Andersonville Travel Guide

  • Entering the north gate of the Andersonville camp
    Entering the north gate of the...
    by Ewingjr98
  • Andersonville National Cemetery
    Andersonville National Cemetery
    by Ewingjr98
  • The town of Andersonville
    The town of Andersonville
    by Ewingjr98

Andersonville Things to Do

  • There Ain't No Red Clay in Georgia

    In some areas of Georgia, the soil is a strikingly red colored clay. This red hued dirt is caused mainly by the presence of iron oxides in the soil. They say red clay is found in soils that are in very wet environments and are well drained, so many of the other minerals leach out of the rocks, leaving mainly iron oxides. Georgia's red clay has...

    more
  • Pecans

    Pecans, or pee cans, if you are from Georgia, are a Georgia tradition. Georgia produces more pee cans than any other state in the US, and it has led the states in pee can production since the 1800s. But for some reason, pecans are the state nut of Alabama, pecan pie is part of the state meal of Oklahoma, and pecans are the official "state health...

    more
  • Walking in High Cotton!

    The area around Andersonville is prime cotton country in Georgia. We drove for a bit, then started seeing small cotton balls blowing around, then twigs with cotton still on them, then fields with piles of cotton waste, and finally big white bales of cotton sitting on the sides of red clay fields. Georgia's best cotton producing region is in the...

    more
  • Stockade Branch Creek, Andersonville...

    The Stockade Branch was intended to be the water supply for all of the prisoners in the Andersonville Camp. Looking at this small stream today, one wonders how this could provide enough water for 300 people, let alone the 30,000 that were in the camp at its peak. The stockade walls blocked the flow of the water, creating a polluted swamp that was...

    more
  • Andersonville National Cemetery

    Andersonville National Cemetery was established in 1864, initially as a burial spot for those who died at the prison camp nearby. The dead from the prison were buried in long trenches sometimes with several thousand bodies buried in a single grave trench. Nearly 13,000 deceased prisoners are buried here, and in later years, another 7,000 veterans...

    more
  • Ghosts of Andersonville

    I'm not a big believer in ghosts, but I saw my first good evidence at Andersonville. I arrived and took numerous photos around the prison camp site before my camera started doing odd things. My photos started to appear slightly washed out. Then we made our way tot he cemetery, and my photos became more and more washed out, almost completely white....

    more
  • Providence Spring

    The civil war camp at Andersonville was built alongside a stream that would provide fresh water for the inmates. That was until the stream was blocked by the walls of the stockade, creating a stagnant, polluted swamp in the middle of the camp. As the summers progressed, the stream because a small trickle of water, nowhere near enough to provide...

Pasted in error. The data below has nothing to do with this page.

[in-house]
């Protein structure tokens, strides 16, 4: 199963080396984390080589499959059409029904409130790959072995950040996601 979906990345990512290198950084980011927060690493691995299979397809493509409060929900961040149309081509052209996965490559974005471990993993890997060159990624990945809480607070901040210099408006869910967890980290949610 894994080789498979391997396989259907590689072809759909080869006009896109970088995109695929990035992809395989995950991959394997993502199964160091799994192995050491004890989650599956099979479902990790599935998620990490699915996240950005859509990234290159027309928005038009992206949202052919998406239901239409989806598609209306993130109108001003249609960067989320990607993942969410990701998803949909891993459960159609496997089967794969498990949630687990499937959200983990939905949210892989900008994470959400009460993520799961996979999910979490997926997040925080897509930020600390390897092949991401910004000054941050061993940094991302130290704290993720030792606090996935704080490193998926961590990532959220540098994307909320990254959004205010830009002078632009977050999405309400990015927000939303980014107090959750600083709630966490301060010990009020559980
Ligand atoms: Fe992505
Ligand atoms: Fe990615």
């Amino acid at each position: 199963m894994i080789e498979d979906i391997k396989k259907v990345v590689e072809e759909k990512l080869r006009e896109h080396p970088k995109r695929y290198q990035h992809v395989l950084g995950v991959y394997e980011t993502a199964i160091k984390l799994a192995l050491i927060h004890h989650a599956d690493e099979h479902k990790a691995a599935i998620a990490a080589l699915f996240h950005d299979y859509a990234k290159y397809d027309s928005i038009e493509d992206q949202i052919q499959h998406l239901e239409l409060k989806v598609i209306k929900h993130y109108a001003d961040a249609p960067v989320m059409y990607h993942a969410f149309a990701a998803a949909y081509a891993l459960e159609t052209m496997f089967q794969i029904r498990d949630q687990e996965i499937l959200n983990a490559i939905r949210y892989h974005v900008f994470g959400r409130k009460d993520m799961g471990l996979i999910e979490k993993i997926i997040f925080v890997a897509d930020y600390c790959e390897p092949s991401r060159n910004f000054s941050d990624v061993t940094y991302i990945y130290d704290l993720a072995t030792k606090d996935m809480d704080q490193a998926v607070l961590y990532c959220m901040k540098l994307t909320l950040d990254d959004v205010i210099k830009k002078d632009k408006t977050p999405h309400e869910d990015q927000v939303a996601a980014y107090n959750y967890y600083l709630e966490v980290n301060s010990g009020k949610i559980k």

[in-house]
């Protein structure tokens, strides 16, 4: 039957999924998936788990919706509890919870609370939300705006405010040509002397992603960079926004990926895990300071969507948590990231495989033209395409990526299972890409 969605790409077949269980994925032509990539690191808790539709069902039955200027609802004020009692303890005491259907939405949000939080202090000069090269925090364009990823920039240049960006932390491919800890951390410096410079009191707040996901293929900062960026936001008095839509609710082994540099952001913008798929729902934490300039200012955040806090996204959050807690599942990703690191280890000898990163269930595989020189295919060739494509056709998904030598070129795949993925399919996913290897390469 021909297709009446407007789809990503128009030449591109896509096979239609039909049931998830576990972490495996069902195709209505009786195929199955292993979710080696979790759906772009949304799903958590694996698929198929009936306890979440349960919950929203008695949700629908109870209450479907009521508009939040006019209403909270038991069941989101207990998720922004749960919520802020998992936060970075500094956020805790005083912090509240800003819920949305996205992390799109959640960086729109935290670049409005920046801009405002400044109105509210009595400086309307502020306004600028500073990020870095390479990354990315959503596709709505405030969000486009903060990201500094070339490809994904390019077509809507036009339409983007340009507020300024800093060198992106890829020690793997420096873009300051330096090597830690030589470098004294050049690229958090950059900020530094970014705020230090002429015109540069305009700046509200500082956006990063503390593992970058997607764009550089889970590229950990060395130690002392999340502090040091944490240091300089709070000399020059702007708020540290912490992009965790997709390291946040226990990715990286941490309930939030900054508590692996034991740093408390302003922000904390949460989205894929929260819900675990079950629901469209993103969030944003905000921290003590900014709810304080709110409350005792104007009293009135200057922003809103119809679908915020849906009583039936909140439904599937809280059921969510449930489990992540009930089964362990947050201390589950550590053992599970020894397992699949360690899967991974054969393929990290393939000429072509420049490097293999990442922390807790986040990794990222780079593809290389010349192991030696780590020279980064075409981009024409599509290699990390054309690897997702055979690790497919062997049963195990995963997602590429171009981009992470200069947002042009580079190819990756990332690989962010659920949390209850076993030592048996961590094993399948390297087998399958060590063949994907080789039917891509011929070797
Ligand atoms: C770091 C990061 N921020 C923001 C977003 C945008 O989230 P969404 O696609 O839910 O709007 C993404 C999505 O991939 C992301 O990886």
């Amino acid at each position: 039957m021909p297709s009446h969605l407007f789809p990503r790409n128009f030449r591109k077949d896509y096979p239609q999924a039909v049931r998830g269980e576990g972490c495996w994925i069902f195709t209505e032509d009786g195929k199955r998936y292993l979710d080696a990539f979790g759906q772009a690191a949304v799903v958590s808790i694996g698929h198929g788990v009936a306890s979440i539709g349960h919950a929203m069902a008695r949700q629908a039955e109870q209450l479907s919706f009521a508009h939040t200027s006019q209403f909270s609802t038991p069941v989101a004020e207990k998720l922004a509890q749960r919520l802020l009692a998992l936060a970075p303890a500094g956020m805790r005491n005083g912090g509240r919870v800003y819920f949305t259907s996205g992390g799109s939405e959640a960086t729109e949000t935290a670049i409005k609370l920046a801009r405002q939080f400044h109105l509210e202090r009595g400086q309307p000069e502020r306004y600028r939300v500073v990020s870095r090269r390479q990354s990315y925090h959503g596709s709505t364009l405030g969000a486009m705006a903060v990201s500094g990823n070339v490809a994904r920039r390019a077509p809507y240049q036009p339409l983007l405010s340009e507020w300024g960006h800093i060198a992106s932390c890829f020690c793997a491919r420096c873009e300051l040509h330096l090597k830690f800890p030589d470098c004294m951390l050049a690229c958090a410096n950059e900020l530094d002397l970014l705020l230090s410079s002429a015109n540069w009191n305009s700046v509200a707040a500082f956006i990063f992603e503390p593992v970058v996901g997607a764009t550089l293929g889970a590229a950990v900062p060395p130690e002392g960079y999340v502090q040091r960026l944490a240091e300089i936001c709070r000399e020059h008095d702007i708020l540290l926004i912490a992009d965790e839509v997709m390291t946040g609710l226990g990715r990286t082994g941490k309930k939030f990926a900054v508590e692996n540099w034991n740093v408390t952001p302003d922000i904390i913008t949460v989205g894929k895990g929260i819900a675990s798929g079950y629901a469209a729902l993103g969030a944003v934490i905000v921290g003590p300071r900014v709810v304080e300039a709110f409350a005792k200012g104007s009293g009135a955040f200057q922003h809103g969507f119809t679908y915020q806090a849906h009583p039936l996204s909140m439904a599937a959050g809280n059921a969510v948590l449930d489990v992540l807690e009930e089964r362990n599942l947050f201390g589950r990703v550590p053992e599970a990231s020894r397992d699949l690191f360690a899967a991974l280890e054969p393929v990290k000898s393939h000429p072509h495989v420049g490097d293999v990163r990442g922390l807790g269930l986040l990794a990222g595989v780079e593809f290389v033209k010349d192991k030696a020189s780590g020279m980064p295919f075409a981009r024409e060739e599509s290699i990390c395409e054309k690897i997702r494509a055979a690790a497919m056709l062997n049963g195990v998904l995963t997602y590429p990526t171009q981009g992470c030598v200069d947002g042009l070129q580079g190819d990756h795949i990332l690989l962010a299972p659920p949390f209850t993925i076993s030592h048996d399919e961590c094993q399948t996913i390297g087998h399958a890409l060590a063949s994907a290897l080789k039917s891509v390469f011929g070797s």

more
  • The town of Andersonville

    Andersonville, Georgia is a tiny town with just 250 or so permanent residents. The town's main claim to fame (or infamy) is the nearby Andersonville Prisoner of War Camp and National Cemetery. The town began as a railroad station and expanded when Camp Sumter opened (which eventually became the prisoner of war camp). In the 1970s the town's mayor...

    more
  • The Monuments of Andesonville

    Ansdersonville has a number of monuments, both at the cemetery and at the prison site. Most were dedicated by states to recognize the soldiers and units from that state, but others recognize individuals and some others were donated by private organizations like the Odd Fellows.The first monument at the Andersonville cemetery site was placed in 1899...

    more
  • Andersonville's North Gate

    Andersonville prison had two entrances on the west side, facing the town of Andersonville and its train station. Of the two entrances, only the north gate has been reconstructed. The only other section of the stockade reconstructed is the northeast corner. The gate was a square of tall, 20 foot walls with two doors, one ot the outside world and one...

    more
  • Andersonville's "Dead Line"

    The dead line marked the prisoners' limits within the walls of the Andersonville Camp compound. A simple wooden fence marked the dead line, and it was enforced by sentries in towers located about every 90 feet along the walls. If a prisoner crossed the fence, he was shot and killed, hence the name "dead line." The deadline was located 19 feet from...

    more
  • andersonville train depot

    pictured is the train depot were the union prisoners of war disembarked for their internment at camp sumter. from this point they were marched a quarter mile to the prison. today the depot houses the andersonville visitor center.

    more
  • star fort

    on a hill overlooking camp sumter capt.wirz built the star fort. the fort was so named because it was in the shape of a star. in reality it is just an earthen embankment which wirz aimed cannons at the camp. in terms of prison guards, camp sumter was extremely under staffed so wirz needed additional force to deal with the possibility of a mass...

    more
  • camp sumter

    pictured is a replica of camp sumter's prison wall, guard towers, and the prisoner's make shift shelters. this corner of the prison gives the visitor an impression of how primative the living conditions of the prisoners were. capt. henry wirz, the comandant of camp sumter was given very little supplies in order to construct adequate shelter for the...

    more
  • camp sumter

    pictured is the small creek that runs through the center of camp sumter. it is almost impossible to imagine that this creek served as the only source of drinking water and sanitation for tens of thousands of people.

    more
  • Andersonville National Cemetary

    Started as a burial site for the dead from Andersonville Prison. There are over 12,000 Civil War burials here. Lined in trenches, shoulder to shoulder, they are the greatest monument to those who went before and have followed them since. Andersonville was the most notorious civil war prison, where 1 in 3 (29%) of the inmates died. Because of the...

    more
  • National Prisoner of War Museum

    In 1970 legislation identified Andersonville as the site "to interpret the role of prisoners-of-war camps in history" and "to commemorate the sacrifice of Americans who lost their lives in such camps." The museum opened in 1998 and is dedicated to the American men and women who have suffered as POWs.Over half of the exhibits are about the prisoners...